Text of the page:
Food and Sports

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Food and Sports

Billions of people around the world enjoy playing or watching sports as a great recreational activity. The object of almost any sport is to be the best at something. To be the best, an athlete must practice and train and consistently perform at the highest level possible. An athlete must push the body to the limit. If an athlete is to gain the best possible results from training and practice, the value of food and well balanced diet is of the utmost importance.

Food becomes the main component of the human body. Even as food is being savored, it is meeting nutritional needs. Every humans life relies on food to provide daily energy. Food is the tissue in bodies, and is the regulator of metabolic functions. Food is directly related to sports. Sports burn energy, and are impossible without bodily tissue. Sports rely on metabolism to keep the body moving. Food provides every organism with the means to live. While people understand the importance of eating, people do not understand the importance of what is eaten. Six kinds of nutrients are essential to all body systems. The six classes are water, minerals, vitamins, proteins, fats, and carbohydrates. Most anyone, who swallows food throughout the day, has these kinds of nutrients; however, most people ingest them in the wrong amounts or with excess food that is useless.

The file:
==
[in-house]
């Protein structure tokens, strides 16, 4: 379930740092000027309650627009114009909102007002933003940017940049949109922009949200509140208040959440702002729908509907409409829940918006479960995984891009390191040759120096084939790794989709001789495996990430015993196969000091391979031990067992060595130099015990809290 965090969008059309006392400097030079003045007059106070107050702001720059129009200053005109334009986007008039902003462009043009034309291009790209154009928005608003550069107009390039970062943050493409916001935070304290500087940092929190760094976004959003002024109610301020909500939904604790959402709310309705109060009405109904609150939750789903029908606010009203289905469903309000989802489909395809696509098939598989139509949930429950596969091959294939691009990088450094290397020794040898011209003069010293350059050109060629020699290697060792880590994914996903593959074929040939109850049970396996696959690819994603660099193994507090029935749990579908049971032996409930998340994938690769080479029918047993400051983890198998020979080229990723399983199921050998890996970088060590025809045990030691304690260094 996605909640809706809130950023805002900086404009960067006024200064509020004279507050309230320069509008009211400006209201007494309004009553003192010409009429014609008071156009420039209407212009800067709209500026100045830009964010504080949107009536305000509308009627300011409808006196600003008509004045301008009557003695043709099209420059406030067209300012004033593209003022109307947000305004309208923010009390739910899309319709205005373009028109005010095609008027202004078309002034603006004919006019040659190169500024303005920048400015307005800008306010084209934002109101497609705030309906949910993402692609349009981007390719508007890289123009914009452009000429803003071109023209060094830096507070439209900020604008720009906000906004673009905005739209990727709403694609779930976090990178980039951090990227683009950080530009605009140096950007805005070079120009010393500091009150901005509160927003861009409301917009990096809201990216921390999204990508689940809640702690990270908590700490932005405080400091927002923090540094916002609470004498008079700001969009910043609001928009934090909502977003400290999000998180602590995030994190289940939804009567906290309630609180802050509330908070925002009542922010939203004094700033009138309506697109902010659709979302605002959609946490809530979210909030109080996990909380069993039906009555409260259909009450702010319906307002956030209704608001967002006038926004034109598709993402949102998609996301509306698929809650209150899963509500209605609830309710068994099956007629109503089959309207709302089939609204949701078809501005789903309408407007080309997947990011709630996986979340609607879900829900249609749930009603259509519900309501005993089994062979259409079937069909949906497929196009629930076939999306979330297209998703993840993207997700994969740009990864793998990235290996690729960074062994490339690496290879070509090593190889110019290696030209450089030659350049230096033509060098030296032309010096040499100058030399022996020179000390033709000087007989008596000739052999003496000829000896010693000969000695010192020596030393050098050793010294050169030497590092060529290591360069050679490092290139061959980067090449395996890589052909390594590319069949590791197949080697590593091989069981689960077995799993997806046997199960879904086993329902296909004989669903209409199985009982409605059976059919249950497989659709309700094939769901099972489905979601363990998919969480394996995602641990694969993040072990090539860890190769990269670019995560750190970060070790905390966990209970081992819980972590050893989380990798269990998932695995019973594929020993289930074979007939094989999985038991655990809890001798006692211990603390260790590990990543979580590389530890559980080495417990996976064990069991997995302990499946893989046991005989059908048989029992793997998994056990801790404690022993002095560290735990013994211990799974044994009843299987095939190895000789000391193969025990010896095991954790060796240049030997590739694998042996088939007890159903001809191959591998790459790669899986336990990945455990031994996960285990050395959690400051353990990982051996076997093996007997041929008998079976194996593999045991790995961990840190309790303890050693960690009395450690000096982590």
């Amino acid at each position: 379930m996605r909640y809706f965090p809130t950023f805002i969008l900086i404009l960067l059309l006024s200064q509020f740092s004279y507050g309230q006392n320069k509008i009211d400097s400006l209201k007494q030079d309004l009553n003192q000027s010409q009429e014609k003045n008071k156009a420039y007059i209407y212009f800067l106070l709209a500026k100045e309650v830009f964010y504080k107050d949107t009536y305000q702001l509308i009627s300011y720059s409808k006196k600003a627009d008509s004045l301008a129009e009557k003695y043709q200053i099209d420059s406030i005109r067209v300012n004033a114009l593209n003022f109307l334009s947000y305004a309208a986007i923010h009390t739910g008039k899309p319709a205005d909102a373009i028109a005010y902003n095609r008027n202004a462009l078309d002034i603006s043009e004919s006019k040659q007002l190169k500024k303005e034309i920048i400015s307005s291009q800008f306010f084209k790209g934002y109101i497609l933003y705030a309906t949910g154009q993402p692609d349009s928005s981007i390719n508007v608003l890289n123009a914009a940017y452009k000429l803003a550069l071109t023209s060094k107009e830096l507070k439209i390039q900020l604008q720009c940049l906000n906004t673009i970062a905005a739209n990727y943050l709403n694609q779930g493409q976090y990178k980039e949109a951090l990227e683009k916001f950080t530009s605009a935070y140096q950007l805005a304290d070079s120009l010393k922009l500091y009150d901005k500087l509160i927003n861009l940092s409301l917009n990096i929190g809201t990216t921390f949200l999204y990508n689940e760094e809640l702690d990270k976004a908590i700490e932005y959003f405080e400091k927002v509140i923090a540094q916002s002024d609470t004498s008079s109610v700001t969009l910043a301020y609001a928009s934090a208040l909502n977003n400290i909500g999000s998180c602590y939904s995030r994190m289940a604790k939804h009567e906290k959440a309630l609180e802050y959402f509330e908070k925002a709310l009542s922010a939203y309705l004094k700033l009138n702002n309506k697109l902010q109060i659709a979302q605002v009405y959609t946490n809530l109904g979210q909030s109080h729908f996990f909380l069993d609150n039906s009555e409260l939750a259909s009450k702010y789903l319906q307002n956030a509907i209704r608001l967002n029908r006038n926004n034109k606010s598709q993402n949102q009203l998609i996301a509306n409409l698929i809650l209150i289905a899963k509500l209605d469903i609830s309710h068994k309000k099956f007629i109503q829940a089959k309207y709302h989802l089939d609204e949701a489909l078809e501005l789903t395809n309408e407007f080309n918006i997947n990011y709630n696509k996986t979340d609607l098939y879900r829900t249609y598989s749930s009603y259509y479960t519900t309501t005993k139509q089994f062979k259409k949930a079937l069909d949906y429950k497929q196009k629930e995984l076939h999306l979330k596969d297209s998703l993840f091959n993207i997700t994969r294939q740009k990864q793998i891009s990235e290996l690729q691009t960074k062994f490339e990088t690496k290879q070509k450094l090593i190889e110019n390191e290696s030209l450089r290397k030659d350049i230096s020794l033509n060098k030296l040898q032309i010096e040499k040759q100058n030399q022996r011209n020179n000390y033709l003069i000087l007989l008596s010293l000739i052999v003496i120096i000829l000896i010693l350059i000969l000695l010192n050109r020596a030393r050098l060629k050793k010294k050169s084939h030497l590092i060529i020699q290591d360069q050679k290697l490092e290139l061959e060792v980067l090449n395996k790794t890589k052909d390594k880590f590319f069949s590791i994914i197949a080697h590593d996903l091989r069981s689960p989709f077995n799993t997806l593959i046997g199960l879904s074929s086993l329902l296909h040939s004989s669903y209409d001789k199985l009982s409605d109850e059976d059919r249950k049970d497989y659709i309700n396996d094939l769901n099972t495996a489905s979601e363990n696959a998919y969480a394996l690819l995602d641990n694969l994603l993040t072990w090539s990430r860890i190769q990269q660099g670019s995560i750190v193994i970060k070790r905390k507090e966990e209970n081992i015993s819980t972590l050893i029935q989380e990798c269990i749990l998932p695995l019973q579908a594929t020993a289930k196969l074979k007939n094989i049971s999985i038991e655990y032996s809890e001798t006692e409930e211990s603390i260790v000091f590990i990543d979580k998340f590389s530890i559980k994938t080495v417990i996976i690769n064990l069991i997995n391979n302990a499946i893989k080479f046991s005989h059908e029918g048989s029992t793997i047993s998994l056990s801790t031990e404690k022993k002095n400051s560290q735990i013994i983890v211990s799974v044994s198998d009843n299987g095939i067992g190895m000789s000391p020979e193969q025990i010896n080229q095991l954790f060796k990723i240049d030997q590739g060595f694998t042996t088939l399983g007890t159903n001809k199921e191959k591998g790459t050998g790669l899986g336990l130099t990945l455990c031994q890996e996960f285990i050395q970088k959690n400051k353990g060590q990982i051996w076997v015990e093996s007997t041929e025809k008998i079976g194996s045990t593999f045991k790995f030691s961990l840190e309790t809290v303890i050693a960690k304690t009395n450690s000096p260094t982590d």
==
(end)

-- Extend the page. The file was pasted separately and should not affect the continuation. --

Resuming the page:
Water is the most important of all the nutrients. An athlete depends on water. Water is necessary for all energy production in the body, temperature control, and elimination of the by-products of respiration. Water is essential, for without it energy production and endurance are limited.

Minerals and vitamins are other nutrients that ...

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... from the grain group, and the fruit and vegetable group. These servings will provide all the necessary nutrients for an average person, but this diet will not meet the energy needs of an active athlete. An athlete can do a number of things for excess energy. Most athletes simply increase the plan by adding second or third helpings or by eating extra large servings. The athlete must use caution with excess animal fats; however. Water is perhaps the most important part of the diet. For a moderately active person three quarts of water are required. An athlete must have regular water drinking habits. Milk and soft drinks are not viable substitutes. If an athlete abides by a well balanced diet, only the amount of effort put out by the athlete will determine the level play.

Smith, N. J. (1976). Food and sport. Palo Alto, CA: Bull Publishing Company.

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